– Walk to Wat Chedi Luang – Chiang Mai –
Wat Chedi Luang translated as “Temple of the Big Stupa” dates back to the 14th and 15th centuries. It was once home to the Emerald Buddha one of the most sacred objects in Thailand. The Emerald Buddha is now displayed in Bangkok at Wat Phra Khaew, which is the first temple, I ever visited in Thailand and was an experience that has great significance personally to me.
My first visit to Wat Phra Khaew was on my second day ever in Thailand and it marked a new beginning that opened my eyes to a whole new culture for me. It sparked a desire to learn and experience more about cultures other than the ones I am already familiar with. It’s even more special to me now that I know a little more history about it.
The temple chedi suffered some damage due to an earthquake, around 100 years after it was built and a few years after the earthquake the Emerald Buddha was relocated to Luang Prabang, Laos by the King of that period. The statue even spent a few hundred years in Vientiane before it was reclaimed by King Rama I and brought to where it has been kept until this day in Krung Thep or more commonly known by foreigners as Bangkok.
As for Wat Chedi Luang, the Burmese occupied Chiang Mai and the temple was never rebuilt. The viharn or “assembly hall” is beautiful and massive and is the first structure you will see when you enter temple grounds. The viharn was built in 1928 and has a large standing Buddha called the Phra Chao Attarot.
About 2 weeks after I’d arrived in Chiang Mai, I had to turn in my motorbike for a tune-up. They want you to bring it in at least once a week, if you are renting it monthly. I had about an hour to wait, so I decided to go for a walk to Wat Chedi Luang. It is in the center of the old city of Chiang Mai. I heard about it before, but I had only glimpsed the top of it while riding through the streets of Chiang Mai. I realized later that I had actually passed by its entrance already a few times without realizing it during Sunday Night Street Market.
When I set off walking, I wasn’t even sure exactly where it was, but I had an idea so I figured I would find it eventually.
As I walked down the block, I passed a few coffee shops, smoothie stands, restaurants, and other shops. I eventually came up to a school yard where a speaker system was blasting some music that definitely had a reggae dancehall influence. As I peered through the gate, I could see a group of very young schoolgirls dancing a routine to the music. I pulled out my camera and then a bunch of kids approached the fence. A few said “Hello!” in perfect English and the rest completely dismissed me. They were way too busy playing games to pay a nosey foreigner any attention. The girls dancing were adorable, and I will hopefully eventually post some of that video on this site. I didn’t take video for long, because, I thought that might seem a little creepy. I was just intrigued by the recess activities in a local elementary Thai school.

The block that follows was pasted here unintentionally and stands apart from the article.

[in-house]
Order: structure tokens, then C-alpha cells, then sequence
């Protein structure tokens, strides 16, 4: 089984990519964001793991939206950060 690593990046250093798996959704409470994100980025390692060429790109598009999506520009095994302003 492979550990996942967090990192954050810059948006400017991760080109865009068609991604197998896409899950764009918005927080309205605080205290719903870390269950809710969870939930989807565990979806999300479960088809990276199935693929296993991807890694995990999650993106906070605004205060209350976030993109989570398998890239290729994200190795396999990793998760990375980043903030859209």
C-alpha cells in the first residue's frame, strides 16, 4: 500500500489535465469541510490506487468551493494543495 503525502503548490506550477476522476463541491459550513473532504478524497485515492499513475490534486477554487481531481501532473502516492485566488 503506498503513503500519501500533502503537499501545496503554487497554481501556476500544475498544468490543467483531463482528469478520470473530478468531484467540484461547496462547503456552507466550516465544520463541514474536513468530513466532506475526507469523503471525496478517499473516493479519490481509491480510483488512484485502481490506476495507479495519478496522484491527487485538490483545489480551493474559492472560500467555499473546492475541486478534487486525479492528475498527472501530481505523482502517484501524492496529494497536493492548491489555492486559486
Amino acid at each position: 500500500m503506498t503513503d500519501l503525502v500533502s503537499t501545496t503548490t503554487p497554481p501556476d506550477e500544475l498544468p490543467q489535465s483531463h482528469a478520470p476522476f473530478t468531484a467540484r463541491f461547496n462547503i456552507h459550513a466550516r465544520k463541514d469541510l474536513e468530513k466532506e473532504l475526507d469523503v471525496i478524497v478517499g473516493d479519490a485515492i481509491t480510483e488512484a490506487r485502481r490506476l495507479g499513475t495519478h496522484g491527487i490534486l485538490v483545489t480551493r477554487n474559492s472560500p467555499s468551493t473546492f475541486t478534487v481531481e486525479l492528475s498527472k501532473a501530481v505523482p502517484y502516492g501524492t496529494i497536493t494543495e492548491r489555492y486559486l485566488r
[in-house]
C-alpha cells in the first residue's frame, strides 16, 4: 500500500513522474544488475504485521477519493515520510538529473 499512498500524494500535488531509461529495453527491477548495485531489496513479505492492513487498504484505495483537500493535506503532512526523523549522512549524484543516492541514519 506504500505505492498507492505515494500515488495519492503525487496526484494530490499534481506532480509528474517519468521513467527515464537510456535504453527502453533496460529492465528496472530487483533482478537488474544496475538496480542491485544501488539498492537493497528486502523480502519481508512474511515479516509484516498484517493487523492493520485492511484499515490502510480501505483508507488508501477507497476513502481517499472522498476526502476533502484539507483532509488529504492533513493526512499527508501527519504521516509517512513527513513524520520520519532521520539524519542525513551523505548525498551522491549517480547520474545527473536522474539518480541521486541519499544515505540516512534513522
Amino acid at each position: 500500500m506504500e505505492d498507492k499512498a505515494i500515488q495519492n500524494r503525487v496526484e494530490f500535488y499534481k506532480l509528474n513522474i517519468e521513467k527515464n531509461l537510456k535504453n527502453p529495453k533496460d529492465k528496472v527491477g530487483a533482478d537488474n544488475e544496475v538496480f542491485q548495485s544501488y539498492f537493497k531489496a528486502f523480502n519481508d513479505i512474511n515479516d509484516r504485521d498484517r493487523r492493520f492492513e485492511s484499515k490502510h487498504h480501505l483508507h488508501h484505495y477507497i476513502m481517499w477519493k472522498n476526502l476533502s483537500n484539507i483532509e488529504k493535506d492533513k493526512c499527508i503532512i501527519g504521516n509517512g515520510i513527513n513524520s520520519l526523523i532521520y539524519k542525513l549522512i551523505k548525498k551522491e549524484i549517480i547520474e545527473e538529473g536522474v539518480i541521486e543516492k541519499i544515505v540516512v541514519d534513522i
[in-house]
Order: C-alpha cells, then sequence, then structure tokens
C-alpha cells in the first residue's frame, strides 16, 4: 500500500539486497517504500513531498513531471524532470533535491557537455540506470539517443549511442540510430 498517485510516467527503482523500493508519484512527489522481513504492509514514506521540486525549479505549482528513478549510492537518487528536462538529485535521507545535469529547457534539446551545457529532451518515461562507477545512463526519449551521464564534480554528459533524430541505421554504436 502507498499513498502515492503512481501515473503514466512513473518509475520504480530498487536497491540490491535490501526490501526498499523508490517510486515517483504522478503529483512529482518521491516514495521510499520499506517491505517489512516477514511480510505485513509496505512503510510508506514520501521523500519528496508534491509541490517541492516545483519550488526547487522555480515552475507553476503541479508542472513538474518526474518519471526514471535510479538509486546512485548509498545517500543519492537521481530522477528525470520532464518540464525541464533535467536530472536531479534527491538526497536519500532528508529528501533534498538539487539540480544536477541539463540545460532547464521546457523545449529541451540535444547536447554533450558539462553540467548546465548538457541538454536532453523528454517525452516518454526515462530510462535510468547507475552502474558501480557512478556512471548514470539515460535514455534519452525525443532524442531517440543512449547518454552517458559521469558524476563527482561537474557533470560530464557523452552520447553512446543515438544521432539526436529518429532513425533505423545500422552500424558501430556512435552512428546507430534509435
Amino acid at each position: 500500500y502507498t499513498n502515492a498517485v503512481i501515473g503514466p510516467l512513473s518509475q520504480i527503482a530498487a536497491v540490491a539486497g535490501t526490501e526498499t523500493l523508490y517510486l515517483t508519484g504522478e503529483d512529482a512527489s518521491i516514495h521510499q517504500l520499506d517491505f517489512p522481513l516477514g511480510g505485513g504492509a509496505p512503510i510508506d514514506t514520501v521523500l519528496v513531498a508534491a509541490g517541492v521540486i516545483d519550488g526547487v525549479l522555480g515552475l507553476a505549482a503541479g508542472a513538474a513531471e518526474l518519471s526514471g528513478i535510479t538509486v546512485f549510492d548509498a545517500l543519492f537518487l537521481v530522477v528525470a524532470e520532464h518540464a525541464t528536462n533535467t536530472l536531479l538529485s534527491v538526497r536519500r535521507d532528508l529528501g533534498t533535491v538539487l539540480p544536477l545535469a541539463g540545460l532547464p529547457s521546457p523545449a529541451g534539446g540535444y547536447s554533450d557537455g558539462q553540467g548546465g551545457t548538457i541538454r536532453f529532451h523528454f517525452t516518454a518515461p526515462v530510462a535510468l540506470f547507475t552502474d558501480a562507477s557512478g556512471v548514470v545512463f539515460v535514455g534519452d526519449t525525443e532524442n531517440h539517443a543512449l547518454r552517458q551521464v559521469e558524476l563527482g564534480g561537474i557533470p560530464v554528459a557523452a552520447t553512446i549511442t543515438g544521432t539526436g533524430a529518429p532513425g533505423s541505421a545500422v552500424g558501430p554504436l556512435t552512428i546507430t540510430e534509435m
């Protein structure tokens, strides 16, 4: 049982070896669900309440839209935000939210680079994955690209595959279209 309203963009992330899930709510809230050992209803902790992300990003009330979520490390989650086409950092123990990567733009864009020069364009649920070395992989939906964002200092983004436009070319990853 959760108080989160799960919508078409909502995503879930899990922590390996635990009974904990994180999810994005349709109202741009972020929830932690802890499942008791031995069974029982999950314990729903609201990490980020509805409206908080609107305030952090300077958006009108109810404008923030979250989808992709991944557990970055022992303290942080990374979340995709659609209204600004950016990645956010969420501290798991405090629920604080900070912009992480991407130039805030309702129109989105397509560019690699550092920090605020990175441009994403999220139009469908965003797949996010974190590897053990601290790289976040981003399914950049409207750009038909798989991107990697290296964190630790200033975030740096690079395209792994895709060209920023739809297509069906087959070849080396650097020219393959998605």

I continued walking in the general direction of the temple where I saw the top of it in the sky, and I found the entrance a few minutes later. I stopped to take off my shoes at the entrance and a group of young women from Spain and their parents were about to enter the temple in their short-shorts, but were directed to grab some sarongs. I was wearing shorts, but I guess they passed, since they covered my knees a little.
I took some video after I entered the viharn and only a few pics. There was a moment when some monks entered and kneeled down to pray and everyone kneeled down around the same time, so I put away the camera and took a moment to pray and just be silent.
Shortly afterwards a group from China asked to take pictures with me. After a few pics, one of the girls offered to take a pic for me with my camera. They asked me a bunch of questions of course and we had a few laughs with communicating and trying to understand each other.
The temple ruins were pretty grand as well. I spent another hour or so walking around the temple grounds taking pictures. Although it was a very hot day, I still enjoyed witnessing all the daily activities going on in and around the temple.
There was another school next to the chedi and it appeared all the kids had just gotten out, so they were running around and some were grabbing snacks from street side vendors.
Young monks were walking about and a few of us tourists were walking around snapping photos of the beautiful ancient and modern architecture.
After, I finished taking pics, I headed back to the motorbike shop and on the way I passed this small temple called Wat Pakhao. I just happened to look in and it was beautifully landscaped. I took a pic at the entrance and I took a pic of the sign, when this monk approached me. He told me to come in and look around.
His English was very good and told me that he had actually been to America before. We spoke for a while and I am glad that I had that moment to actually speak with him. Because that rarely happens. I think I only had that opportunity one other time with these young monks from Burma who were getting their immigration papers at the same time I was.
I did tell him, that I loved the sign at the front, and he said I am always welcome to come back to speak with him and the other monks.
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